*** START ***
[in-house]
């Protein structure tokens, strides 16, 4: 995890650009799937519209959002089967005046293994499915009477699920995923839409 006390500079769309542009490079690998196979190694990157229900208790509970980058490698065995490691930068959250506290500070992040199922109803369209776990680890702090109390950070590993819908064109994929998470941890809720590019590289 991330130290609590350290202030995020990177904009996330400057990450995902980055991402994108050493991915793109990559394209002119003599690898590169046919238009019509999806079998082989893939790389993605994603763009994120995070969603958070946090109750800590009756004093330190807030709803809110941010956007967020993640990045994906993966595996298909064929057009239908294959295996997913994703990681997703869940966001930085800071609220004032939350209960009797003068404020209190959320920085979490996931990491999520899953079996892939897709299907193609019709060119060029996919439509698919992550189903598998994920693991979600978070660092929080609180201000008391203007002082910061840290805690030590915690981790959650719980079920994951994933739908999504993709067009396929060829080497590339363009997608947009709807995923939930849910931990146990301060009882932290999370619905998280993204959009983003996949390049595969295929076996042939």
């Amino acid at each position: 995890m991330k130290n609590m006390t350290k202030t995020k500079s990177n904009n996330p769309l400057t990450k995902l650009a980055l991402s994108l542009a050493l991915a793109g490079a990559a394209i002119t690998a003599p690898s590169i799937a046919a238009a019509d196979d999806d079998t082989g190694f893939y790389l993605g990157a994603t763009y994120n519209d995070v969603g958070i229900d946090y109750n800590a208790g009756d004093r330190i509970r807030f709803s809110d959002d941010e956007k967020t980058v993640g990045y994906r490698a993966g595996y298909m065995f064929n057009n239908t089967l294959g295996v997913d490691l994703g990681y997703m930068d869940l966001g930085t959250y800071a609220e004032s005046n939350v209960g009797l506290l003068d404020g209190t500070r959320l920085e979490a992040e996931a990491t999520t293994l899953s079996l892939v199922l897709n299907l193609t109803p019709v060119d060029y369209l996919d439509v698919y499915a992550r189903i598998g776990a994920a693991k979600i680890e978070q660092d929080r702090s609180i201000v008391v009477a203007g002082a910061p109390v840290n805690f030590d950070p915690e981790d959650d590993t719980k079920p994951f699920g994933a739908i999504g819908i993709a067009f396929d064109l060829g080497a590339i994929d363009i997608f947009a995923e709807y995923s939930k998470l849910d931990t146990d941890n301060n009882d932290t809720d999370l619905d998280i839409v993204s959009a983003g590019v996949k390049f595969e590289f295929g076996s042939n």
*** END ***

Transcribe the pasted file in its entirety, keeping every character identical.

[in-house]
């Protein structure tokens, strides 16, 4: 995890650009799937519209959002089967005046293994499915009477699920995923839409 006390500079769309542009490079690998196979190694990157229900208790509970980058490698065995490691930068959250506290500070992040199922109803369209776990680890702090109390950070590993819908064109994929998470941890809720590019590289 991330130290609590350290202030995020990177904009996330400057990450995902980055991402994108050493991915793109990559394209002119003599690898590169046919238009019509999806079998082989893939790389993605994603763009994120995070969603958070946090109750800590009756004093330190807030709803809110941010956007967020993640990045994906993966595996298909064929057009239908294959295996997913994703990681997703869940966001930085800071609220004032939350209960009797003068404020209190959320920085979490996931990491999520899953079996892939897709299907193609019709060119060029996919439509698919992550189903598998994920693991979600978070660092929080609180201000008391203007002082910061840290805690030590915690981790959650719980079920994951994933739908999504993709067009396929060829080497590339363009997608947009709807995923939930849910931990146990301060009882932290999370619905998280993204959009983003996949390049595969295929076996042939």
């Amino acid at each position: 995890m991330k130290n609590m006390t350290k202030t995020k500079s990177n904009n996330p769309l400057t990450k995902l650009a980055l991402s994108l542009a050493l991915a793109g490079a990559a394209i002119t690998a003599p690898s590169i799937a046919a238009a019509d196979d999806d079998t082989g190694f893939y790389l993605g990157a994603t763009y994120n519209d995070v969603g958070i229900d946090y109750n800590a208790g009756d004093r330190i509970r807030f709803s809110d959002d941010e956007k967020t980058v993640g990045y994906r490698a993966g595996y298909m065995f064929n057009n239908t089967l294959g295996v997913d490691l994703g990681y997703m930068d869940l966001g930085t959250y800071a609220e004032s005046n939350v209960g009797l506290l003068d404020g209190t500070r959320l920085e979490a992040e996931a990491t999520t293994l899953s079996l892939v199922l897709n299907l193609t109803p019709v060119d060029y369209l996919d439509v698919y499915a992550r189903i598998g776990a994920a693991k979600i680890e978070q660092d929080r702090s609180i201000v008391v009477a203007g002082a910061p109390v840290n805690f030590d950070p915690e981790d959650d590993t719980k079920p994951f699920g994933a739908i999504g819908i993709a067009f396929d064109l060829g080497a590339i994929d363009i997608f947009a995923e709807y995923s939930k998470l849910d931990t146990d941890n301060n009882d932290t809720d999370l619905d998280i839409v993204s959009a983003g590019v996949k390049f595969e590289f295929g076996s042939n």